Justia Weekly Writers’ Picks – 4th Amendment Friday


shutterstock_85882270Florida v. Jardines, United States Supreme Court (3/26/13)
Civil Rights, Constitutional Law, Criminal Law

Police took a drug-sniffing dog to Jardines’ front porch, where the dog gave a positive alert for narcotics. The officers then obtained a warrant for a search, which revealed marijuana plants. Jardines was charged with trafficking in cannabis. The Supreme Court of Florida approved the trial court’s suppression of the evidence.  The U.S. Supreme Court affirmed. The investigation of Jardines’ home was a search within the meaning of the Fourth Amendment. When the Government obtains information by physically intruding on persons, houses, papers, or effects, a search within the original meaning of the Fourth Amendment has “undoubtedly occurred.” The right of a man to retreat into his own home and there be free from unreasonable governmental intrusion is the “very core” of the Fourth Amendment.  The area immediately surrounding and associated with the home, the curtilage, is part of the home itself for Fourth Amendment purposes. The front porch is the classic exemplar of an area to which the activity of home life extends.  The officers’ entry was not explicitly or implicitly invited. Officers need not “shield their eyes” when passing a home on public thoroughfares but “no man can set his foot upon his neighbour’s close without his leave.”  A police officer without a warrant may approach a home in hopes of speaking to occupants, because that is “no more than any private citizen might do” but the scope of a license is limited not only to a particular area but also to a specific purpose, and there is no customary invitation to enter the curtilage simply to conduct a search.

Read More: Drug-Sniffing Dog Case Fails Supreme Court’s Smell Test

Johnson v. Priceline.com, Inc., US 2nd Cir. (3/27/13)
Consumer Law, Contracts

Plaintiffs initiated this putative class action against Priceline, seeking compensatory, punitive, and equitable relief for alleged breaches of fiduciary duty and contract, as well as a violation of Connecticut’s Unfair Trade Practices Act (CUTPA), Conn. Gen. Stat. 42-110b. Plaintiffs’ claims arose from Priceline’s alleged failure to disclose to users of its “Name Your Own Price” booking service that a successful bid for a hotel room would generally exceed the amount Priceline itself compensated the hotel vendor, with Priceline retaining the difference as profit. Because plaintiffs failed as a matter of law to allege an agency relationship between Priceline and consumers who use its “Name Your Own Price” service to reserve hotel accommodations, they could not plausibly claim that Priceline breached an agent’s fiduciary duty in failing to apprise consumers that it might have procured the accommodations at costs lower than their bids, retaining the difference as profits. Accordingly, the court affirmed the district court’s dismissal of plaintiffs’ claims.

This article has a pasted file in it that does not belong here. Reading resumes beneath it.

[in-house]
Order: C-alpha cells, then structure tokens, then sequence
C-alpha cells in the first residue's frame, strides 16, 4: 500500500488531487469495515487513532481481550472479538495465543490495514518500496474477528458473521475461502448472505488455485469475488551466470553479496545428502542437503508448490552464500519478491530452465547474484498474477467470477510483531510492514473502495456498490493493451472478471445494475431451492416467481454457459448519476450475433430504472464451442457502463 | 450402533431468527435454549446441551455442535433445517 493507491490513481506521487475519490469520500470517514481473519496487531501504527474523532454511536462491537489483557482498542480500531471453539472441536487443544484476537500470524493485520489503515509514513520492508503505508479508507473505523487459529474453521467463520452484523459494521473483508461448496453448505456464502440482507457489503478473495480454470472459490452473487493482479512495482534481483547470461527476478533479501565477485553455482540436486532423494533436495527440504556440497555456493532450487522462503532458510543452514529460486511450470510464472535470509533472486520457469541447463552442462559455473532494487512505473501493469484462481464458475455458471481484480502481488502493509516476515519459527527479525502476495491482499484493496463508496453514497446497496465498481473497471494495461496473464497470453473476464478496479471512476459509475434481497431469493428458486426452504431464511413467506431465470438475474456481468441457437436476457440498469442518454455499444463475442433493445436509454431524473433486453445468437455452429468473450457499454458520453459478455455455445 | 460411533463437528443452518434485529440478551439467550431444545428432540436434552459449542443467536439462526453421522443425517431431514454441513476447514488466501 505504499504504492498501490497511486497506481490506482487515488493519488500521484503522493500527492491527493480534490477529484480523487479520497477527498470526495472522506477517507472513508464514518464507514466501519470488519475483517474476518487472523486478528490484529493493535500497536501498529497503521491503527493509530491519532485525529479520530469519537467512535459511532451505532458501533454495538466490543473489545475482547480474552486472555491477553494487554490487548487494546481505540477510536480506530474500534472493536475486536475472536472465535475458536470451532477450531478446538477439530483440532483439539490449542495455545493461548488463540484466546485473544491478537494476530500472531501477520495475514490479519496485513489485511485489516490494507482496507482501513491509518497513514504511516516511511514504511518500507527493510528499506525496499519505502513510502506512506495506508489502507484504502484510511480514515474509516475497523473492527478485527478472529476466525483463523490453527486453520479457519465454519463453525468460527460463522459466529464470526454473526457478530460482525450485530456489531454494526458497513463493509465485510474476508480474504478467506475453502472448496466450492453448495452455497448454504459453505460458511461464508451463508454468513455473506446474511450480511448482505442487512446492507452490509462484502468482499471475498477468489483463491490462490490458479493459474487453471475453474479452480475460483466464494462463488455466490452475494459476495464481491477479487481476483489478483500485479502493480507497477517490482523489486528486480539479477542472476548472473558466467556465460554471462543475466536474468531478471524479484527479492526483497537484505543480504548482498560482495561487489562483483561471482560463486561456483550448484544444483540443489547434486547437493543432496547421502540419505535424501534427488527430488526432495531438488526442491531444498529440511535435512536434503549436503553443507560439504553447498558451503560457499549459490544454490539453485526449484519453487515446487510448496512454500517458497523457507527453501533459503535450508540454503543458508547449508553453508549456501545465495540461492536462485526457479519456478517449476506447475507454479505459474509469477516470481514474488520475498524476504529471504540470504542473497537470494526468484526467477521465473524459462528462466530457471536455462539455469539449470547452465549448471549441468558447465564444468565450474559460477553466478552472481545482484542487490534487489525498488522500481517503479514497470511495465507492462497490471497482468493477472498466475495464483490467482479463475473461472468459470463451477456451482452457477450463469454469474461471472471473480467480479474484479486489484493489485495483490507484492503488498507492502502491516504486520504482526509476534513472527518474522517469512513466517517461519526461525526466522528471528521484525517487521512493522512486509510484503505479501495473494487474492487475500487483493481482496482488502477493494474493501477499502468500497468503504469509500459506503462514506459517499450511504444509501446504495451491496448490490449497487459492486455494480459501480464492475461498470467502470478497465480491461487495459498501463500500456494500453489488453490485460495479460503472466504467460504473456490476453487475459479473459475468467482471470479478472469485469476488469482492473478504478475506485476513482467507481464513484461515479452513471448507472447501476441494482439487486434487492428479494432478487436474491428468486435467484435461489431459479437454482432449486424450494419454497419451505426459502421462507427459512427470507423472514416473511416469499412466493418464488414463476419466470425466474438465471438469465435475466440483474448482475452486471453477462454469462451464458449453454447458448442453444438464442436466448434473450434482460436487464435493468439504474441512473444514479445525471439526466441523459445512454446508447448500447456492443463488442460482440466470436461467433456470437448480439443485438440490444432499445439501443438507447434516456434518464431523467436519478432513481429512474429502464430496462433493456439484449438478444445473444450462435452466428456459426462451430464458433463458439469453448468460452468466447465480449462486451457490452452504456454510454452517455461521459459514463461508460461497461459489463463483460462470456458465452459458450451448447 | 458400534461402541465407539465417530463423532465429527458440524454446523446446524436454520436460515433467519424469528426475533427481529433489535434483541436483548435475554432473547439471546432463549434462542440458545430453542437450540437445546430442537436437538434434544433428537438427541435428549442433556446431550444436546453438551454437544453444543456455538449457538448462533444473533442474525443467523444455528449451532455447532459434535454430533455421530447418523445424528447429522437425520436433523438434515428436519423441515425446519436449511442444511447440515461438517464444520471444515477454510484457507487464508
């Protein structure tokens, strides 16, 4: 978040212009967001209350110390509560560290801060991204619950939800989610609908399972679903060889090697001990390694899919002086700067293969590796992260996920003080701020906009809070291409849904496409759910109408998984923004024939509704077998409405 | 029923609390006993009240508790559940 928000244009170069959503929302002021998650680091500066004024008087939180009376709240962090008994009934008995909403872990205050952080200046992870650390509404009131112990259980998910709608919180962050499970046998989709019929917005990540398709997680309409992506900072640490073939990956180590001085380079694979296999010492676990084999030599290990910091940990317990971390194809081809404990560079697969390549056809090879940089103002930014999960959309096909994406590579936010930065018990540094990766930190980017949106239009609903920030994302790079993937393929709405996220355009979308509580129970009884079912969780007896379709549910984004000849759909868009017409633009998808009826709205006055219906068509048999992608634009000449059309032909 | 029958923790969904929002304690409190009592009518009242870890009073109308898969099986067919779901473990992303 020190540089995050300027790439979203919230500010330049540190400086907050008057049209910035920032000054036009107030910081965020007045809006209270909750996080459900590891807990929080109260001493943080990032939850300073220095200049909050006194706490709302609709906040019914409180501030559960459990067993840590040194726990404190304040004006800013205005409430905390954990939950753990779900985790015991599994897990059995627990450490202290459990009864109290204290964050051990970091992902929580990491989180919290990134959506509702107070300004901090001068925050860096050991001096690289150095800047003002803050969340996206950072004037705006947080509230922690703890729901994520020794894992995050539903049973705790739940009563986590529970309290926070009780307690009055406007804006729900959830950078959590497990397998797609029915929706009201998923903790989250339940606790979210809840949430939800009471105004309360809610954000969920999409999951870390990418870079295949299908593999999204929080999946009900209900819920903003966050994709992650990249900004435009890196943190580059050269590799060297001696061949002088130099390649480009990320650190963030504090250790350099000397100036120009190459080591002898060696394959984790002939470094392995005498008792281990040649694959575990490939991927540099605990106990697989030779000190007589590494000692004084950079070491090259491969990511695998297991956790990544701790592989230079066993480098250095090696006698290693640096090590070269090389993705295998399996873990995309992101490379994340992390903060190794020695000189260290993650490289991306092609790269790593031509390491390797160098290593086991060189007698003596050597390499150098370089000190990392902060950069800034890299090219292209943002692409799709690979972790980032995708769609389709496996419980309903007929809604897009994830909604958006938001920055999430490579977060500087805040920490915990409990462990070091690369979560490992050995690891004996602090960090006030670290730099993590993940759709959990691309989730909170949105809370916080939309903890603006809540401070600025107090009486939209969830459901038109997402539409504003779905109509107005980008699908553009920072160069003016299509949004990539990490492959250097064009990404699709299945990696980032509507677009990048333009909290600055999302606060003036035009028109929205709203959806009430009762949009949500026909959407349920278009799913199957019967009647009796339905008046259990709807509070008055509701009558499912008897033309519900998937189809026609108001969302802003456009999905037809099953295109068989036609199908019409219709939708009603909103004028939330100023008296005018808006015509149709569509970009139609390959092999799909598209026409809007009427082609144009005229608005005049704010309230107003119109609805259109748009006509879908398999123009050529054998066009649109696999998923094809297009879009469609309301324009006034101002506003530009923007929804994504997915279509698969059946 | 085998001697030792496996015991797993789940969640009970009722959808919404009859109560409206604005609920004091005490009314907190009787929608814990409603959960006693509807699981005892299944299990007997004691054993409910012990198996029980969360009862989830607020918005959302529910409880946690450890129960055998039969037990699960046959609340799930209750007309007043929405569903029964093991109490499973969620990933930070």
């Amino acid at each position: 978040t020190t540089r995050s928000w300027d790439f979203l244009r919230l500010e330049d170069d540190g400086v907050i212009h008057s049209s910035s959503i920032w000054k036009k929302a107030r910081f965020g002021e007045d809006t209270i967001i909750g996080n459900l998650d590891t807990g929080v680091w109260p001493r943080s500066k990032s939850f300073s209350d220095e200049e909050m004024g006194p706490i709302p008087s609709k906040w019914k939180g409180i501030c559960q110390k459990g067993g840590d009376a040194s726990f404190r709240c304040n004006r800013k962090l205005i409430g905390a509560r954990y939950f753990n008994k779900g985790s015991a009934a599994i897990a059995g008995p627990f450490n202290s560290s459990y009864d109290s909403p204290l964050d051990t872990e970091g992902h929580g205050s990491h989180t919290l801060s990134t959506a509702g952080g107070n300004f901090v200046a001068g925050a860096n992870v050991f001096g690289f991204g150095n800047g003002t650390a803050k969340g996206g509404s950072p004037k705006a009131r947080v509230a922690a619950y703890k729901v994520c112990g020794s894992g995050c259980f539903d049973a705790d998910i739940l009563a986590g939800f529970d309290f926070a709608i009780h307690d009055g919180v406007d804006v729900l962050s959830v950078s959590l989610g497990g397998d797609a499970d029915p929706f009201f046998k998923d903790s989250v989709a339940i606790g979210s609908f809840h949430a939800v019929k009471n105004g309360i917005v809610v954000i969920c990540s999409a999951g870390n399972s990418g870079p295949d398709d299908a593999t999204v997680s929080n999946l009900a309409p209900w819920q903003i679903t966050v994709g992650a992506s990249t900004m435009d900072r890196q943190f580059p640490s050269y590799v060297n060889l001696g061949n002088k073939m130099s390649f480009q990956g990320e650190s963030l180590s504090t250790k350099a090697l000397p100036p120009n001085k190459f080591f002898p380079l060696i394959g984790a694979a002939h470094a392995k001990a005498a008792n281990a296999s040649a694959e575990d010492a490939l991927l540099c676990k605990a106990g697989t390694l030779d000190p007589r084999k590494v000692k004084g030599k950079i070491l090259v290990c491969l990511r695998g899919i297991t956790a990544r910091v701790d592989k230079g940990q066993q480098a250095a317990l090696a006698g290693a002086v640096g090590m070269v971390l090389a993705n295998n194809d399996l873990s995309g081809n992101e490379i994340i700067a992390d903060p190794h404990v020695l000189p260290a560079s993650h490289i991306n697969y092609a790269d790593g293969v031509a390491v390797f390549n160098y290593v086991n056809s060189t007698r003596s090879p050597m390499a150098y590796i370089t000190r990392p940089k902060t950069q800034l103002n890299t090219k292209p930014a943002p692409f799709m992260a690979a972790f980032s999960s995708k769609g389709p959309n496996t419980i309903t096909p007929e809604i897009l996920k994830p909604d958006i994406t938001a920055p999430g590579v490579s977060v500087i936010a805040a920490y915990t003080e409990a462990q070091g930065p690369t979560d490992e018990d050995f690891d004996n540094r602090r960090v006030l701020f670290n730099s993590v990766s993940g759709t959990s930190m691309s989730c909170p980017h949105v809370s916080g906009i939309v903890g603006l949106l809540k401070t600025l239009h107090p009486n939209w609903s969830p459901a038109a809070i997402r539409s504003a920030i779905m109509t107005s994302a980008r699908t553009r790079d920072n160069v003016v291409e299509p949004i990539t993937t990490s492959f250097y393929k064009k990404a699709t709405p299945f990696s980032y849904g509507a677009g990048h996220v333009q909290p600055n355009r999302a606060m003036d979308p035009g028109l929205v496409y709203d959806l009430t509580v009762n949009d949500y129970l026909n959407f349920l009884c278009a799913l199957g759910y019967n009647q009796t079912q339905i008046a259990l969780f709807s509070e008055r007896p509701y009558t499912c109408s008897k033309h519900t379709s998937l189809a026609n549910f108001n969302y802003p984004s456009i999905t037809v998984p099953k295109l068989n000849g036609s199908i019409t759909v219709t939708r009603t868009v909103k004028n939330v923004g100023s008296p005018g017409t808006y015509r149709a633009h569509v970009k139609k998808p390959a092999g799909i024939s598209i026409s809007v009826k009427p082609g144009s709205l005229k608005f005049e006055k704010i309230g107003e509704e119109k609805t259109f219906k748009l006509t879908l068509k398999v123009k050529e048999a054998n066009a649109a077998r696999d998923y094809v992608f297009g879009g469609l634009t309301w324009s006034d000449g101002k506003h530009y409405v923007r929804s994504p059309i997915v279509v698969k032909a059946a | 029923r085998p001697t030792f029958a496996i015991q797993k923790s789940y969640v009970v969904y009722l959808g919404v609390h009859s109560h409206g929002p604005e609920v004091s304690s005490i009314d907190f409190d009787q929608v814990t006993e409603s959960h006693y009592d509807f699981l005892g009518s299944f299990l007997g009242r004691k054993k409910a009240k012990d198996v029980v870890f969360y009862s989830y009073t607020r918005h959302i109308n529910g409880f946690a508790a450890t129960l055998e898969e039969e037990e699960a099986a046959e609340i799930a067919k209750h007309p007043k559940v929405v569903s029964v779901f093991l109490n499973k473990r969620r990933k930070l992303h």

Read More: Priceline doesn’t have to tell customers it pockets profits, appeals court rules

Ryan Development Company, LC v. Indiana Lumbermens Mutual Insurance Company, US 10th Cir. (3/27/13)
Bankruptcy Law, Contracts, Insurance

Defendant-Appellant Indiana Lumbermens Mutual Insurance Company (ILM) appealed the district court’s denial of its motion for judgment as a matter of law, or in the alternative, for a new trial following a $2.2 million jury verdict in favor of Plaintiff-Appellee Ryan Development Company, L.C., d/b/a Agriboard Industries (Agriboard). This case arose from a fire that destroyed a Texas manufacturing facility in April 2009. Agriboard, manufactured building panels made of compressed straw. At the time of the fire, Agriboard was insured under a fire and related losses insurance policy issued by ILM with various coverages including lost income. By May 2009, ILM had paid $450,000; Agriboard filed suit and thereafter ILM paid $1.8 million. Agriboard continued to seek recovery under the policy, but ILM refused to pay the amount requested and Agriboard re-filed suit, seeking $2.4 million in unpaid coverages. The trial court denied ILM’s motion for judgment as a matter of law, or in the alternative, for a new trial. ILM timely appealed that denial to the Tenth Circuit. Upon review, the Tenth Circuit found no abuse of the trial court’s discretion in denying ILM’s motion and affirmed the lower court’s judgment.

Commonwealth v. Ousley, Kentucky Supreme Court (3/21/13)
Civil Rights, Constitutional Law, Criminal Law

Without a search warrant, police walked onto Appellee’s property and into an area near his home late at night to search trash in closed trash containers that had not been put out on the street for trash collection. The containers ended up containing evidence of drug trafficking. The trial court denied suppression of the evidence, concluding that Defendant had no reasonable expectation of privacy in the trash cans or their contents. Defendant entered a conditional guilty plea to all the charges, reserving his right to appeal the suppression question. The court of appeals reversed, holding that Defendant had a constitutionally recognized expectation of privacy in his trash at the time of the searches that required suppression of the evidence. The Supreme Court affirmed, holding that because the police retrieved Defendant’s trash from the curtilage of his home without a search warrant, the search violated Defendant’s Fourth Amendment rights, and Defendant was entitled to have the evidence obtained suppressed.

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